Arch Linux VS Gentoo Linux VS FreeBSD – Part 1: Programming Languages

Programming languages are one of the key components that affect an operating system features and performance.

Updated Sep 29, 2016Comparisons
Arch vs Gentoo vs FreeBSD - programming languages


Following is the first part of a new series of articles where I’ll be comparing Gentoo-Linux, Arch-Linux and FreeBSD.

Comparing Gentoo and Arch is an old request by a long time iWillFolo reader, I’m honoured to finally engage in it.

In the past we had close to a similar comparison when we compared Gentoo to FreeBSD. However, that comparison was mostly focused on general and technical aspects and was far from being exhaustive.


Since all three herein OSs are having Unix characteristics and mostly adhere to its philosophy, it may be a bit difficult to determine what is an integral part of a certain OS and what isn’t – due to the Unix principle of modularity.

So, in order to avoid getting lost in a complex of different combinations, I shall only consider the defaults and the parts which usually associated with a certain OS, such as OpenRC for Gentoo, as representing the OS itself.

In addition to that, from a practical point of view, it may be unfair to regard none defaults as representatives, for it’s a commonly known convention that they usually integrates / operates not as good as default ones.

Programming Languages

One thing we should note about programming languages is that, as a rule of thumb, the lower the level* a programming language is, the faster and lighter its performance.

Conversely, development which uses a low-level language may also take longer time / more workforce in order to produce an average program.

In the following images, I’ve included some of the essential yet also distinct parts of each OS in order to provide an overview of what they’re made of:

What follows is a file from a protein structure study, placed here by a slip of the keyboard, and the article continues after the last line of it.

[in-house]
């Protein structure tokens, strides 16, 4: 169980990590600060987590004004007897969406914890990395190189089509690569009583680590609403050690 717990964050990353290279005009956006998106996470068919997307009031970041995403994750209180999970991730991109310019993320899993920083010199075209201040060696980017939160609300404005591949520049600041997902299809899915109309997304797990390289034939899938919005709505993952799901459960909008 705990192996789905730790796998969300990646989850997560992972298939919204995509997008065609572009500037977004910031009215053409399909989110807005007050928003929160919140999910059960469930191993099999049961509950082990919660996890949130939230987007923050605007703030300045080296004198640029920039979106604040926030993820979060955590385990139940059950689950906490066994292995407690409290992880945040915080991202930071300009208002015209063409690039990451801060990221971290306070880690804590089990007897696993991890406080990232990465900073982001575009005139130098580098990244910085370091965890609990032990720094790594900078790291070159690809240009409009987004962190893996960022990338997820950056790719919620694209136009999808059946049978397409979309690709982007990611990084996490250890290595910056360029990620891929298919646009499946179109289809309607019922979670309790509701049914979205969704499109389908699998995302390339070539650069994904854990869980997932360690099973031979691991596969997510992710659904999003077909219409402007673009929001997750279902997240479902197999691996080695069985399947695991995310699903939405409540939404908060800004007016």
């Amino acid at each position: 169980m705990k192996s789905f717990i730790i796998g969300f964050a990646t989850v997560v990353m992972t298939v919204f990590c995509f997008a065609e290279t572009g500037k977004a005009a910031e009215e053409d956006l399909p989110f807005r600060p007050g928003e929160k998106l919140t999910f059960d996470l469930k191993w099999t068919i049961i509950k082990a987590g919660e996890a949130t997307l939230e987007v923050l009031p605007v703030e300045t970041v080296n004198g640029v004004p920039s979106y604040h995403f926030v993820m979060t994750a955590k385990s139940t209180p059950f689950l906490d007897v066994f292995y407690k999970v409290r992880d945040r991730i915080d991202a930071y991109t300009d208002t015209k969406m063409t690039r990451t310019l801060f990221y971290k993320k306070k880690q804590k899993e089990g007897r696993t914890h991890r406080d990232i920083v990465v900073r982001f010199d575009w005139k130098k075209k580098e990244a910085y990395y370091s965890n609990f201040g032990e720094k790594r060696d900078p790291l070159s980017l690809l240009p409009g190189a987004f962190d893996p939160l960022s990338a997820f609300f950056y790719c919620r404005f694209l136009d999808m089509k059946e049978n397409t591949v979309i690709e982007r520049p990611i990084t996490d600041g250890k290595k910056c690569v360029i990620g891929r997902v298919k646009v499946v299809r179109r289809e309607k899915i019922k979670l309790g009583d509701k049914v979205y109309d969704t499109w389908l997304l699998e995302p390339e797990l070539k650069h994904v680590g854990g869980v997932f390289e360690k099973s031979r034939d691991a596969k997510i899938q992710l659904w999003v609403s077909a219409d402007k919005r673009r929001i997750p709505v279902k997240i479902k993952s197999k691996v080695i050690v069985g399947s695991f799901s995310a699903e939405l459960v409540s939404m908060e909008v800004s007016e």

gentoo Linux composition arch Linux compositionfreebsd composition

Images Clarifications

  • The above data was taken out of Github pages, using the automatic Github code segmenting feature, thus it may not be a 100% accurate representation of real life data, but should mostly be viewed as a general reference.
  • FreeBSD is missing the init section since I’ve found no Github (or any other) page dedicated specifically to it. That said, BSD init is mostly running shell scripts found under /etc/rc.d.
  • Another point about FreeBSD is that unlike Linux, FreeBSD is not just a kernel but an entire base system, i.e. it includes a few more tools that provide basic functionalities through which you can start working right away.
  • Desktop environments couldn’t be easily quantified into the above images as they consist of many small programs which together form the complete DE. That said, suffice it to say that GNOME is mostly written in C while KDE in C++.

What Can Be Deduced?

Arch is having the highest percentage of C code utilized in its default set, even the more so if you count GNOME as its default DE. A fact that might be linked to why many Arch users tend to brag about the speed of their systems.

Both Gentoo and FreeBSD are making use of higher level programming languages by default, Python in Gentoo’s Portage and Shell in FreeBSD’s init, which may help increase development speed and make it more accessible to a higher number of developers.


With the above being said, programming languages may have an important role in shaping an operating system key features and performance yet it’s not the only factor that determines it.

In the next chapters of this series we will compare and discuss other essential aspects as well, so stay tuned.

* “languages are said to be high level or low level according to how closely they can be said to resemble machine code” Levels of Programming Languages